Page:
For the first time, the web saw disruptions caused by DDoS attacks leveraged by botnets comprised primarily of IoT devices during Q3 of this year.
For the first time, the web saw disruptions caused by DDoS attacks leveraged by botnets comprised primarily of IoT devices during Q3 of this year.

DDoS-sourced malware is on the rise, according to AppRiver's Q3 Global Security Report, which analysed malware and spam trends in Q3 2016 (between July and September 2016).

 

For the first time, the web saw disruptions caused by DDoS attacks leveraged by botnets comprised primarily of IoT devices during Q3 of this year.


The company's security analyst team quarantined 5.7 billion emails containing malware in Q3, a 35 percent increase over the total they recorded in Q2 2016. This quarterly total is more than triple 1.7 billion emails containing malware that analysts observed during the entirety of 2015. Over two billion spam messages were quarantined as well.

 

Data breaches remained a major concern for organisations worldwide during Q3. The recent breach disclosed by Yahoo and Pippa Middleton's iCloud account hack containing private pictures of her and the UK Royal family just name a few of the noteworthy breaches that occurred during this time period.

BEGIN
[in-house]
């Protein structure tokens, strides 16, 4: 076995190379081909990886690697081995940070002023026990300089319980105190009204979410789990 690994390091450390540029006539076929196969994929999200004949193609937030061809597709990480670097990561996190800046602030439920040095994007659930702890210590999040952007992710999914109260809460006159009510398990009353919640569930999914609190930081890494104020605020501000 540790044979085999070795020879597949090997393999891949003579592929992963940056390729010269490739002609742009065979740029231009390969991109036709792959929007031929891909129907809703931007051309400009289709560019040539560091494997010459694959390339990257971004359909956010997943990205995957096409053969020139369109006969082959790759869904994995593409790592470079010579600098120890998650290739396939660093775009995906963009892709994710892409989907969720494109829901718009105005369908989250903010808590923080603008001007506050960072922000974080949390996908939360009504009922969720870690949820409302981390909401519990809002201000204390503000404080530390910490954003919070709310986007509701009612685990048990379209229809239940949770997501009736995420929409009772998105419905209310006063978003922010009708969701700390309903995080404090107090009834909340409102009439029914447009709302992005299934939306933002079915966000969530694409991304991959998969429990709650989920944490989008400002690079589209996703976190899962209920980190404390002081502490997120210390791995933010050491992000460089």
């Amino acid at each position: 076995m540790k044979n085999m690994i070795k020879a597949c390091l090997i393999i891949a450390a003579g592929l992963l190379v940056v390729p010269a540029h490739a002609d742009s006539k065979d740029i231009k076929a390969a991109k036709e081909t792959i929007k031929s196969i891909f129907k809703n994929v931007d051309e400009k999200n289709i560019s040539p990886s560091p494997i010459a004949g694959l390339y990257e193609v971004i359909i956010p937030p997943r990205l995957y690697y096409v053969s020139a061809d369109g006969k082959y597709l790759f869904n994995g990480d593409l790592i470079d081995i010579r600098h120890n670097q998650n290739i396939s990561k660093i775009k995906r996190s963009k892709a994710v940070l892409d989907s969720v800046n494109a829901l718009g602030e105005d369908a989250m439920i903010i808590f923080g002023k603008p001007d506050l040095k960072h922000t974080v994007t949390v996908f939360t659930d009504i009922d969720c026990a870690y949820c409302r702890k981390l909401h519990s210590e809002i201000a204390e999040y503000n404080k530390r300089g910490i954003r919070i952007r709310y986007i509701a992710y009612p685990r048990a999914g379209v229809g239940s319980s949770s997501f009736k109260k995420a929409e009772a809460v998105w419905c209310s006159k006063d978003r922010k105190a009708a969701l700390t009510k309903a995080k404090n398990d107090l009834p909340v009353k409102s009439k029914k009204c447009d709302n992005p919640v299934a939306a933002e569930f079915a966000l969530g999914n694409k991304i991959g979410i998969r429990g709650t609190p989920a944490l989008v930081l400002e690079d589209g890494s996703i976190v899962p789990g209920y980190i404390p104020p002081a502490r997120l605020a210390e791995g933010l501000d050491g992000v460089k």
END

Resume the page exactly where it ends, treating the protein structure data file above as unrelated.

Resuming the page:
In August, Trident malware was discovered using multiple zero-day exploits that could jailbreak an iOS9 device giving the attacker access to emails, texts, voice call and the phone's camera, microphone and location. During Q3, the three primary file formats malware has been coming in are Jscript (.js), Windows Script Files (.wsf) and Macro enabled documents (.doc and .xls).

 

Various versions of ransomware with specific targets were seen during Q3. Locky and Zepto are still some of the reigning champs when it comes to volume, but others such as EduCrypt, IoT Ransomware and MarsJoke were seen lurking online.

 

A spike in PayPal-themed phishing messages was noticed in early September, with one in particular posing as a security alert from the company.

 

“As more IoT devices become connected and unless consumers start taking the time to install these devices more securely, this trend may only get worse in the short term,” said Troy Gill, manager of security research at AppRiver.